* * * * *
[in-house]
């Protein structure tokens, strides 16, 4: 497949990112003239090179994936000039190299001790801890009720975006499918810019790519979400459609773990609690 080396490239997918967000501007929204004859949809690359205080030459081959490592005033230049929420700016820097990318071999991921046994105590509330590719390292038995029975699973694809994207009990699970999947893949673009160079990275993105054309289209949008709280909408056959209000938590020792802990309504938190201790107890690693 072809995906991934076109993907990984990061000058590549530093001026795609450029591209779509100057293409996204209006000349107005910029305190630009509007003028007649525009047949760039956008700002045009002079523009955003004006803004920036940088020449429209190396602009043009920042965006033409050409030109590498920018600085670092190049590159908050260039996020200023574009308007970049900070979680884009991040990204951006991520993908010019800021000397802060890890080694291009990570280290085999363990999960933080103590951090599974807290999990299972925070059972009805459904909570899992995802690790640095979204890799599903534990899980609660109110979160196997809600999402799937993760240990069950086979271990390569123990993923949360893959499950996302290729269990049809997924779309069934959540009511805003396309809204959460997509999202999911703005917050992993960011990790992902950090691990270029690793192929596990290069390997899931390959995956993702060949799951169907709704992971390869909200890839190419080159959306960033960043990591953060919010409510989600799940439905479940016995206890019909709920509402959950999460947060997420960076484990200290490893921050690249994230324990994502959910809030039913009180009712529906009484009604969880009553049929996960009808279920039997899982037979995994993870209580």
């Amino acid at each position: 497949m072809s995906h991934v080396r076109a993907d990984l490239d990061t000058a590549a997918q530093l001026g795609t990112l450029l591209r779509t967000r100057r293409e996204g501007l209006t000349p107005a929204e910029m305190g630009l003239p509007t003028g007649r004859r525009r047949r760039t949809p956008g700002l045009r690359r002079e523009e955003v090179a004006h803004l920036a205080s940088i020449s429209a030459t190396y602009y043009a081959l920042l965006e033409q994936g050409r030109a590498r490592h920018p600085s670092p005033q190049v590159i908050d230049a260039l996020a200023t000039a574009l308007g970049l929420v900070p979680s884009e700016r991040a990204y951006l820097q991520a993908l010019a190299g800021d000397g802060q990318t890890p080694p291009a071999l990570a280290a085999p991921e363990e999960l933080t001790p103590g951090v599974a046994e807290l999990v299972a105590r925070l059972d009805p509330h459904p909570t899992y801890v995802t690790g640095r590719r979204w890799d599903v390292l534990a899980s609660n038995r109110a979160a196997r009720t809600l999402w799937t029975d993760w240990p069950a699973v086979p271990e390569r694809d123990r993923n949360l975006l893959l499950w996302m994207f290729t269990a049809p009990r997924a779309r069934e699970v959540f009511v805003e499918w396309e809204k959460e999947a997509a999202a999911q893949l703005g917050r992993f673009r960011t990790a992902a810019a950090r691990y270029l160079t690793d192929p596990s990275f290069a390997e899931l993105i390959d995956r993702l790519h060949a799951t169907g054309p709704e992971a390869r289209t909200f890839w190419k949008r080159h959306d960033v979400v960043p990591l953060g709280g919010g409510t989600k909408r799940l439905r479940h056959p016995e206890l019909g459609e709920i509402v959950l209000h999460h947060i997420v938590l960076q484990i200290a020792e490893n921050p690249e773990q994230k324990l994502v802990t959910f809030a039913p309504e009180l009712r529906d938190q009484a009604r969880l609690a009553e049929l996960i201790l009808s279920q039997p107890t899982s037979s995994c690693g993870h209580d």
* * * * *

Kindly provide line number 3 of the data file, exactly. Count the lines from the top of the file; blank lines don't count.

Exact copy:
């Amino acid at each position: 497949m072809s995906h991934v080396r076109a993907d990984l490239d990061t000058a590549a997918q530093l001026g795609t990112l450029l591209r779509t967000r100057r293409e996204g501007l209006t000349p107005a929204e910029m305190g630009l003239p509007t003028g007649r004859r525009r047949r760039t949809p956008g700002l045009r690359r002079e523009e955003v090179a004006h803004l920036a205080s940088i020449s429209a030459t190396y602009y043009a081959l920042l965006e033409q994936g050409r030109a590498r490592h920018p600085s670092p005033q190049v590159i908050d230049a260039l996020a200023t000039a574009l308007g970049l929420v900070p979680s884009e700016r991040a990204y951006l820097q991520a993908l010019a190299g800021d000397g802060q990318t890890p080694p291009a071999l990570a280290a085999p991921e363990e999960l933080t001790p103590g951090v599974a046994e807290l999990v299972a105590r925070l059972d009805p509330h459904p909570t899992y801890v995802t690790g640095r590719r979204w890799d599903v390292l534990a899980s609660n038995r109110a979160a196997r009720t809600l999402w799937t029975d993760w240990p069950a699973v086979p271990e390569r694809d123990r993923n949360l975006l893959l499950w996302m994207f290729t269990a049809p009990r997924a779309r069934e699970v959540f009511v805003e499918w396309e809204k959460e999947a997509a999202a999911q893949l703005g917050r992993f673009r960011t990790a992902a810019a950090r691990y270029l160079t690793d192929p596990s990275f290069a390997e899931l993105i390959d995956r993702l790519h060949a799951t169907g054309p709704e992971a390869r289209t909200f890839w190419k949008r080159h959306d960033v979400v960043p990591l953060g709280g919010g409510t989600k909408r799940l439905r479940h056959p016995e206890l019909g459609e709920i509402v959950l209000h999460h947060i997420v938590l960076q484990i200290a020792e490893n921050p690249e773990q994230k324990l994502v802990t959910f809030a039913p309504e009180l009712r529906d938190q009484a009604r969880l609690a009553e049929l996960i201790l009808s279920q039997p107890t899982s037979s995994c690693g993870h209580d």